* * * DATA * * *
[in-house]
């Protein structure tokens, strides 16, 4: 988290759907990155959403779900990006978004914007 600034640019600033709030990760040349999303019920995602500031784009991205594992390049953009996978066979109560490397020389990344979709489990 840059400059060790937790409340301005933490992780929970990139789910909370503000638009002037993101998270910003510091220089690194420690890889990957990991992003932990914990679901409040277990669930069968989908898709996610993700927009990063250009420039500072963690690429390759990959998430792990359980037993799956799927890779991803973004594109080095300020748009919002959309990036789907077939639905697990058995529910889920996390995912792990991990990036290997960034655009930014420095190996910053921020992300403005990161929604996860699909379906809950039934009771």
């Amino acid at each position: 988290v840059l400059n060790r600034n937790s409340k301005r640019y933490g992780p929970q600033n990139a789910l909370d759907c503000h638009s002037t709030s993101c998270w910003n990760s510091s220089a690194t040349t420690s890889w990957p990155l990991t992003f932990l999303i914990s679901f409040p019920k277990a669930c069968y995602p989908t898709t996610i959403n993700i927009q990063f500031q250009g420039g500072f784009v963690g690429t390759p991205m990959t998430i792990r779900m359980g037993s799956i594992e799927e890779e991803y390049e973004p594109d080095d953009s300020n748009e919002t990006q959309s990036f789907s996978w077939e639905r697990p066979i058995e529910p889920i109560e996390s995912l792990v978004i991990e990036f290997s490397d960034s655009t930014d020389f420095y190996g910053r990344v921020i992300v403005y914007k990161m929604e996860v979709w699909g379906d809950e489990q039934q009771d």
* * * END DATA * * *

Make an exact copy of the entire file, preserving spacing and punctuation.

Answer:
[in-house]
């Protein structure tokens, strides 16, 4: 988290759907990155959403779900990006978004914007 600034640019600033709030990760040349999303019920995602500031784009991205594992390049953009996978066979109560490397020389990344979709489990 840059400059060790937790409340301005933490992780929970990139789910909370503000638009002037993101998270910003510091220089690194420690890889990957990991992003932990914990679901409040277990669930069968989908898709996610993700927009990063250009420039500072963690690429390759990959998430792990359980037993799956799927890779991803973004594109080095300020748009919002959309990036789907077939639905697990058995529910889920996390995912792990991990990036290997960034655009930014420095190996910053921020992300403005990161929604996860699909379906809950039934009771």
């Amino acid at each position: 988290v840059l400059n060790r600034n937790s409340k301005r640019y933490g992780p929970q600033n990139a789910l909370d759907c503000h638009s002037t709030s993101c998270w910003n990760s510091s220089a690194t040349t420690s890889w990957p990155l990991t992003f932990l999303i914990s679901f409040p019920k277990a669930c069968y995602p989908t898709t996610i959403n993700i927009q990063f500031q250009g420039g500072f784009v963690g690429t390759p991205m990959t998430i792990r779900m359980g037993s799956i594992e799927e890779e991803y390049e973004p594109d080095d953009s300020n748009e919002t990006q959309s990036f789907s996978w077939e639905r697990p066979i058995e529910p889920i109560e996390s995912l792990v978004i991990e990036f290997s490397d960034s655009t930014d020389f420095y190996g910053r990344v921020i992300v403005y914007k990161m929604e996860v979709w699909g379906d809950e489990q039934q009771d």